Topics include:

Music and Mindset: Elephants in the Classroom!

From the ancient world through the Renaissance, artistic skill was viewed as an intuitive gift rather than the result of effort. Even today, musical ability is more often considered innately derived than any other ability or human faculty.

Indeed, 75 per cent of music educators subscribe to this theory that superior achievement in music is due to genetic endowment. To what end? Mindsets powerfully impact learning behaviour. Learners with a growth mindset work harder, embrace challenge, persist for longer and learn from criticism, whereas the fixed mindset gives up more readily and ultimately achieves less.

Teacher mindsets result in teacher expectations impacting student achievement. Mindset is the most important precept in music education today. It is that important that every music teacher understands the impact their beliefs, words and actions have on cultivating the learning disposition of students. Sticks and stones may break my bones but words can cause irreparable damage.

The Magic of Musical Metacognition

Metacognitive teaching has the greatest impact on learning. It is that wonderful learning stage when the learner drives the learning. An umbrella term, metacognition means “thinking about our thinking”. It includes planning, questioning, monitoring, memorisation, self-reflection, self-knowledge about our learning strengths and weaknesses, and self-evaluation. It involves understanding our motivations, setting goals, knowing which practice strategies to implement, and being able to exercise self-discipline. It’s about knowing when and how to use practice strategies for maximum learning.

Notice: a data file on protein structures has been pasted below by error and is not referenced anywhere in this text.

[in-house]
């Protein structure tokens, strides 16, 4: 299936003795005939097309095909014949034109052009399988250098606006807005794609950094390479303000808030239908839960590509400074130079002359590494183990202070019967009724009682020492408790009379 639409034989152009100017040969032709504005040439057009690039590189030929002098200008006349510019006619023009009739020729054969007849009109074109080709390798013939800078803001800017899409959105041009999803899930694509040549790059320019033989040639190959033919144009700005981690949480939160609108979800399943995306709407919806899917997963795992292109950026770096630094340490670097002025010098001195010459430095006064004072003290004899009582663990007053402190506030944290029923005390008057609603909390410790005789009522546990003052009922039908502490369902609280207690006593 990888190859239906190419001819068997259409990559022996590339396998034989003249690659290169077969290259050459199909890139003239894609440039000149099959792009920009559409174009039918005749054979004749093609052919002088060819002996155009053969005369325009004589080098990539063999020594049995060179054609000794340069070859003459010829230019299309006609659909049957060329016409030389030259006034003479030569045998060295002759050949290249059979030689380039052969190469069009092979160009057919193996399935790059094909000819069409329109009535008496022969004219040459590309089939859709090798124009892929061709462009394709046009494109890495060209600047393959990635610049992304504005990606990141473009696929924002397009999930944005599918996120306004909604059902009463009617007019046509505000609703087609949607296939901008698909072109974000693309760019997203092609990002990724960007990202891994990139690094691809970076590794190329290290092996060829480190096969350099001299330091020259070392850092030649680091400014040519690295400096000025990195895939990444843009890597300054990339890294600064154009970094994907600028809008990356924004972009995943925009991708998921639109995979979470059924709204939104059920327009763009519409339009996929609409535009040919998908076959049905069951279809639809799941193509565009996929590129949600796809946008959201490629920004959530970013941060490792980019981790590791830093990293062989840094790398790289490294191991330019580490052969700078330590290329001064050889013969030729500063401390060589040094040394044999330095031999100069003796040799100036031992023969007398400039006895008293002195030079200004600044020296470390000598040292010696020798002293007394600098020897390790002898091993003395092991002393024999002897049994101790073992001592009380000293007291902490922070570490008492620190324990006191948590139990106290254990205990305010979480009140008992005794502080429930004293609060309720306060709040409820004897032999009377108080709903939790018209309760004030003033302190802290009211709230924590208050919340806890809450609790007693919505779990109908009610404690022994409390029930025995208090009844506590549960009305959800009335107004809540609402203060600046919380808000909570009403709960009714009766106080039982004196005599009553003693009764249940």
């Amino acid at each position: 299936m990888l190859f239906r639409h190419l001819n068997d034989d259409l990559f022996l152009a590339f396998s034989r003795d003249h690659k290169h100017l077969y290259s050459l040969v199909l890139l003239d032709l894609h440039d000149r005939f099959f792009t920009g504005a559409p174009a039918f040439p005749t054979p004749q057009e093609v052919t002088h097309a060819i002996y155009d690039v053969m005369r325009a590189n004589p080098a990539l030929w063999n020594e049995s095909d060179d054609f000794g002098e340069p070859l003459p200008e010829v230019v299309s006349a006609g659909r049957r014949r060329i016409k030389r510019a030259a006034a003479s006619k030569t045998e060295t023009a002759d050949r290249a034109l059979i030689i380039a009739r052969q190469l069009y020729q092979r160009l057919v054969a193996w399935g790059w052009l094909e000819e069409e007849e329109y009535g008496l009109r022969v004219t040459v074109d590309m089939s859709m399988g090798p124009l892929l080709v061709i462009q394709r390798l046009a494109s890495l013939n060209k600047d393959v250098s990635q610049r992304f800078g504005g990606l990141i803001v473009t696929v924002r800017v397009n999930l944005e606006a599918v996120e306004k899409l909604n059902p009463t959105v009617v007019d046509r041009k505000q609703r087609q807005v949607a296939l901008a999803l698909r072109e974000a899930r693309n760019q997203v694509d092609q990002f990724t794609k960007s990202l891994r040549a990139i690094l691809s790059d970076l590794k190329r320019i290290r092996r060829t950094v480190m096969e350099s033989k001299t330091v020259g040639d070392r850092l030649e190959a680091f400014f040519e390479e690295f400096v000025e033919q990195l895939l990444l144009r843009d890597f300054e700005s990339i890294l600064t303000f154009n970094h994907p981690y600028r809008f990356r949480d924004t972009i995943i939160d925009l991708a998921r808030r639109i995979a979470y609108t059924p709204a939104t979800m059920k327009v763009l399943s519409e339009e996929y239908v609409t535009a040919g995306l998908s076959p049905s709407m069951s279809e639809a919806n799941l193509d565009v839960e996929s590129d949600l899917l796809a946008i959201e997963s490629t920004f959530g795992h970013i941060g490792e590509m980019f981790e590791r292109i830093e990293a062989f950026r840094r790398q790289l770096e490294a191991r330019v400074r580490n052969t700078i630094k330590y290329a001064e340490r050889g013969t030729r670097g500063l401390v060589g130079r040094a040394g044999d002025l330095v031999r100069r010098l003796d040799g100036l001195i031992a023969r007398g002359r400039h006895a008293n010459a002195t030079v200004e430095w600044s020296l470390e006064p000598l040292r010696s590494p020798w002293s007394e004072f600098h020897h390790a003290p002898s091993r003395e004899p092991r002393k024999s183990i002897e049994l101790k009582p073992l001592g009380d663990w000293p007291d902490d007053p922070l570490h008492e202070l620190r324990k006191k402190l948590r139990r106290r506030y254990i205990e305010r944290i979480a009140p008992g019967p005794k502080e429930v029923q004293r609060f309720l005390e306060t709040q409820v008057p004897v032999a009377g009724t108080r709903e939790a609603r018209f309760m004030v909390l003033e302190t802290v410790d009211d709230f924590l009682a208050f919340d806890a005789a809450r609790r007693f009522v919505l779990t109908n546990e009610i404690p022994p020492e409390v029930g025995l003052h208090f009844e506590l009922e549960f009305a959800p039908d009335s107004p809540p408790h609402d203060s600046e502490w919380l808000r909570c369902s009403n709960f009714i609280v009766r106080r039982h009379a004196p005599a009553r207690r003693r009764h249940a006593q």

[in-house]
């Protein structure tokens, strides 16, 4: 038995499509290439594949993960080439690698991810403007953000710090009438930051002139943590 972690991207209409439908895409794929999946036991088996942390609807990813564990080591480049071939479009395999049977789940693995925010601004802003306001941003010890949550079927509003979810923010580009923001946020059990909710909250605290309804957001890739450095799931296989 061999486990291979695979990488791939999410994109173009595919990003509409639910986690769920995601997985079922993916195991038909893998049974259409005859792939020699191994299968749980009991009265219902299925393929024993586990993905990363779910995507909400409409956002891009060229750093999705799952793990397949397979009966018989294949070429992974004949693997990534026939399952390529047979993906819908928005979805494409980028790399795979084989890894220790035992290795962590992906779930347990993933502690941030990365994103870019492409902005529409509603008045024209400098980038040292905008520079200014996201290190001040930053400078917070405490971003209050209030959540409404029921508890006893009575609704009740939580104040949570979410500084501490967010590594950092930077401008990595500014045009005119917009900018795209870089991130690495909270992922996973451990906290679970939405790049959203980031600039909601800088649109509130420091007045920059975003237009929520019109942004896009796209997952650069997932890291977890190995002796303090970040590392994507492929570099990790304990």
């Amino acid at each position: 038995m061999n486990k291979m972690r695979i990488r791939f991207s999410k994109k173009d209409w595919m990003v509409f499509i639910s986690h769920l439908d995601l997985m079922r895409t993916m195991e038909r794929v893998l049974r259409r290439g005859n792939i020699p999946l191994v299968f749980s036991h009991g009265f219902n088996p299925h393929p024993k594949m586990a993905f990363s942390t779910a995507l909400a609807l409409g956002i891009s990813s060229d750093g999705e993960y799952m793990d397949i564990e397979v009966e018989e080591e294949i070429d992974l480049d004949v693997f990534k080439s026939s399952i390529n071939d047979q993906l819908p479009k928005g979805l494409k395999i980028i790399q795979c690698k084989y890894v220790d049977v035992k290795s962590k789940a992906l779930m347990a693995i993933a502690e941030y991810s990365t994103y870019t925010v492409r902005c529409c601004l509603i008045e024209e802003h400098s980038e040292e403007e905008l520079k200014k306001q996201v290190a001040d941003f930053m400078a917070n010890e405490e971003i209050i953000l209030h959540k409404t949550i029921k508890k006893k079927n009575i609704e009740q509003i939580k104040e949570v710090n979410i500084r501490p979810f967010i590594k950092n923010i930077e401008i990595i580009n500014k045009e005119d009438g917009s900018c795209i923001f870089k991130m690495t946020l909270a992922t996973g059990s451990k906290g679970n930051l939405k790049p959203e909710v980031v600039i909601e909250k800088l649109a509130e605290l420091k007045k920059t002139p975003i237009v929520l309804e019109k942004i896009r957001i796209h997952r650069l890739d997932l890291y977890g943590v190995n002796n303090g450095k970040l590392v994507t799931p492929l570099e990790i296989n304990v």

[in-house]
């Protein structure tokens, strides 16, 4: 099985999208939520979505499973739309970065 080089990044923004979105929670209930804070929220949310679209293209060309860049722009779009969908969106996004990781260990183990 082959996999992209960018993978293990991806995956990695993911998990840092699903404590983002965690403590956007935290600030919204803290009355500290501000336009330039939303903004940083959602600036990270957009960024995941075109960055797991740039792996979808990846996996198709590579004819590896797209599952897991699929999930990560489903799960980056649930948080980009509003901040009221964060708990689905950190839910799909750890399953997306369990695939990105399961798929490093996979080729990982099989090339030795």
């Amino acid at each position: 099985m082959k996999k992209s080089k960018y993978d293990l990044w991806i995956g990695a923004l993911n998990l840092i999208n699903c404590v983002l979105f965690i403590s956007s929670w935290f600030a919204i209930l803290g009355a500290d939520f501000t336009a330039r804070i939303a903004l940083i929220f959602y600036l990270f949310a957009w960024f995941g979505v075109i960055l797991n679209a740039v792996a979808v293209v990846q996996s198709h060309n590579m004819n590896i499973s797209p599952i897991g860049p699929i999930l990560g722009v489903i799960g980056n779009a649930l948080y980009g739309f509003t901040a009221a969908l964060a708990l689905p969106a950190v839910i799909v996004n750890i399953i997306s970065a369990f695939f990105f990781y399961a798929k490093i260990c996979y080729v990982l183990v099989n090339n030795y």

Metacognition enhances autonomy, powerfully impacting intrinsic motivation. How is this maximised in music teaching? Supported by the work of John Hattie and Gary McPherson, and specifically for music teachers, a tripartite model for fostering metacognition will be presented.

Deliberate Practice: Expanding Musical Potential

Many teachers focus instruction on what to practise, but the how of practise is the most important concern. Children who are unable to motivate themselves to apply deliberate practice strategies will lack real progress. Progress is the great motivator. If students do not think they are making progress, they quit trying. The best predictor of musical progress is the quality and quantity of practise time.

Types of repetition, chunking, and slow practise must be core. Engaging music students in metacognitive practice processes is the most effective means of guaranteeing progress. What is required is not just that students engage in the proper practise strategies, but that they know what they are, and are consciously aware of using them. How is this taught explicitly, and how can we be certain that students really understand practice?

Or have all three topics as part of a whole day of INSET. Return email for more. Independent teachers welcome to attend.